Psalm for the Solemnity of the Most Holy Trinity (B)

Psalm 33: 4-6, 9, 18-20, 22

This week’s responsorial psalm is from Psalm 33, a hymn in which the just are invited to praise God, who by a mere word created the universe.

Upright is the word of the LORD, and all his works are trustworthy. He loves justice and right; of the kindness of the Lord the earth is full.

The passage opens with a statement that reflects the basis of ancient Israel’s faith in God. This faith is rooted in the truth of God’s word, in the faithfulness of God’s works, in the justice of God’s covenant, and in the steadfastness of God’s love. Everything else flows from these convictions.

The trustworthiness of God’s word is as firm as God’s own self. The order and stability manifested through the marvels of creation not only stem from God’s power and faithfulness, they are witnesses to it. If we rely on the firmness and regularity found in the natural world, surely we can trust the creator from whom it flows.

All of this is grounded in God’s kindness, which is more than simple benevolence or thoughtful consideration. It is the steadfastness of covenant loyalty (hesed). The trustworthiness of God’s word parallels the constancy of God’s covenant.

By the word of the LORD the heavens were made; by the breath of his mouth all their host. For he spoke, and it was made; he commanded, and it stood forth.

The psalm picks up the theme of God’s creative word and carries us with it back to the account in Genesis, where this word establishes the heavens.

Some of the Church Fathers (for example, Saint Athanasius, Saint Augustine, and Saint Gregory) see the “Word” and the “Breath” as references to the persons of the Son and the Holy Spirit. This Old Testament hint at the trinitarian nature of God certainly fits the theme of our celebration today.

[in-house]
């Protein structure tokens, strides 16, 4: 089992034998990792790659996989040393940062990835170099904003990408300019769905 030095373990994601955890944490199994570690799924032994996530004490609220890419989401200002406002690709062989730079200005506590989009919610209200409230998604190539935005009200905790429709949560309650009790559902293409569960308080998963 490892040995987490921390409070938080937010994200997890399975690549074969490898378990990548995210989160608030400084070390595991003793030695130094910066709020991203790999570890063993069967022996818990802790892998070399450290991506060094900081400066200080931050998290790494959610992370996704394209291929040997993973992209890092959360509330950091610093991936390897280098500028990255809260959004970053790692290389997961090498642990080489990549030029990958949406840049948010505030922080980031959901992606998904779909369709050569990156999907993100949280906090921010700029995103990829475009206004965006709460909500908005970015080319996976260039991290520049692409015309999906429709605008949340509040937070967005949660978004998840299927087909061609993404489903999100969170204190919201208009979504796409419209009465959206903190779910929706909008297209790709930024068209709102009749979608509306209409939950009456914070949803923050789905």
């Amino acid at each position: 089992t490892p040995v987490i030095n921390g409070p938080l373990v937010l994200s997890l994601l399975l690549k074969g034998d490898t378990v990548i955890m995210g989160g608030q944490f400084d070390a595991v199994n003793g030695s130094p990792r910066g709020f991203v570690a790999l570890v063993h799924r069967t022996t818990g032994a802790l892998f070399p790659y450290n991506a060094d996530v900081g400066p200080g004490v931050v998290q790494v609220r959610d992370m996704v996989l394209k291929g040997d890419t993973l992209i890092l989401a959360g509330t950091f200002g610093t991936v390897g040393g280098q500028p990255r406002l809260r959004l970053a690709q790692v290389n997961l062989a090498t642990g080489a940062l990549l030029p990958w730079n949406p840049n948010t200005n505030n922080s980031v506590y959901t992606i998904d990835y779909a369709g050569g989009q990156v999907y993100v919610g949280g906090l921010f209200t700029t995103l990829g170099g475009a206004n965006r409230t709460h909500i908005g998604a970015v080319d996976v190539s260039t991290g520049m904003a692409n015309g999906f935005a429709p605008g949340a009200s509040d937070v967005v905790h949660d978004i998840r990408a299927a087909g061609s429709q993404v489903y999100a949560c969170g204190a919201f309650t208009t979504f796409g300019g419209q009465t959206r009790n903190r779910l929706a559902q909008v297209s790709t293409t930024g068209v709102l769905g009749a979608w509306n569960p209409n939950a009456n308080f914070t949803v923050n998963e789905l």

See, the eyes of the LORD are upon those who fear him, upon those who hope for his kindness, to deliver them from death and preserve them in spite of famine.

The psalmist has moved from consideration of creation to that of divine providence. For whom does God care? For all those who fear the LORD.

In this context, fear means standing in awe. Having surveyed the marvels of creation and having reflected on the trustworthy word of God that called them into being, what other attitude would be appropriate?

This is wisdom language, and wisdom, like creation, spreads its influence across the entire universe. It enjoys a universal sway. These verses suggest that anyone with the requisite religious attitude will be gathered under the wings of God’s providence and will be protected from famine and death.

Our soul waits for the LORD, who is our help and our shield.

Here we see the worshipping community’s response after listening to the proclamation of the psalmist.

God is described as our help (’ēzer; the same word that describes Eve in Genesis 2:18,20) and our shield (māgēn). Together, the two words suggest some kind of military protection. There is no indication in these verses that the People of God are under any siege, but it may be because God, who has chosen to be in covenant with them, is always attentive to their safety and is with them as protector.

May your kindness, O LORD, be upon us who have put our hope in you.

The psalm ends with a return to the theme of covenant kindness (hesed). The placement of these themes is significant: creation imagery is bracketed by covenant language.

This literary arrangement can make two quite startling statements. First, it implies that the covenant God made with the people is as firm and reliable as is the order of nature, creation itself. Second, it suggests that from the very beginning, creation actually serves the goals of the covenant.

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